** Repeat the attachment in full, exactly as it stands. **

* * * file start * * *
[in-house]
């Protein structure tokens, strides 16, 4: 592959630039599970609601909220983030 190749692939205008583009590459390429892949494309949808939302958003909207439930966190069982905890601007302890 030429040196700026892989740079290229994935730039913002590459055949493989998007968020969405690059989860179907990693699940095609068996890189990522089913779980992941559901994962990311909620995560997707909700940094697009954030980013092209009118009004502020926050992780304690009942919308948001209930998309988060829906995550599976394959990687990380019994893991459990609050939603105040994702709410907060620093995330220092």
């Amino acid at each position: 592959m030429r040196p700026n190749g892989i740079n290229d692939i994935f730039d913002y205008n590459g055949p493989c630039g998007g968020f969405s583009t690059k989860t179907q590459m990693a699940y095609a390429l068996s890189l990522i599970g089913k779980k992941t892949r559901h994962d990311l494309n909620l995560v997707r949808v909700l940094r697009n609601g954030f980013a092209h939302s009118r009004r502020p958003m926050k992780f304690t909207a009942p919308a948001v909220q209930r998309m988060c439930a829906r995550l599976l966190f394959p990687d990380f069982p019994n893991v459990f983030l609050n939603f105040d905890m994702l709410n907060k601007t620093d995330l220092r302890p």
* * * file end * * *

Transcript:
[in-house]
């Protein structure tokens, strides 16, 4: 592959630039599970609601909220983030 190749692939205008583009590459390429892949494309949808939302958003909207439930966190069982905890601007302890 030429040196700026892989740079290229994935730039913002590459055949493989998007968020969405690059989860179907990693699940095609068996890189990522089913779980992941559901994962990311909620995560997707909700940094697009954030980013092209009118009004502020926050992780304690009942919308948001209930998309988060829906995550599976394959990687990380019994893991459990609050939603105040994702709410907060620093995330220092």
């Amino acid at each position: 592959m030429r040196p700026n190749g892989i740079n290229d692939i994935f730039d913002y205008n590459g055949p493989c630039g998007g968020f969405s583009t690059k989860t179907q590459m990693a699940y095609a390429l068996s890189l990522i599970g089913k779980k992941t892949r559901h994962d990311l494309n909620l995560v997707r949808v909700l940094r697009n609601g954030f980013a092209h939302s009118r009004r502020p958003m926050k992780f304690t909207a009942p919308a948001v909220q209930r998309m988060c439930a829906r995550l599976l966190f394959p990687d990380f069982p019994n893991v459990f983030l609050n939603f105040d905890m994702l709410n907060k601007t620093d995330l220092r302890p």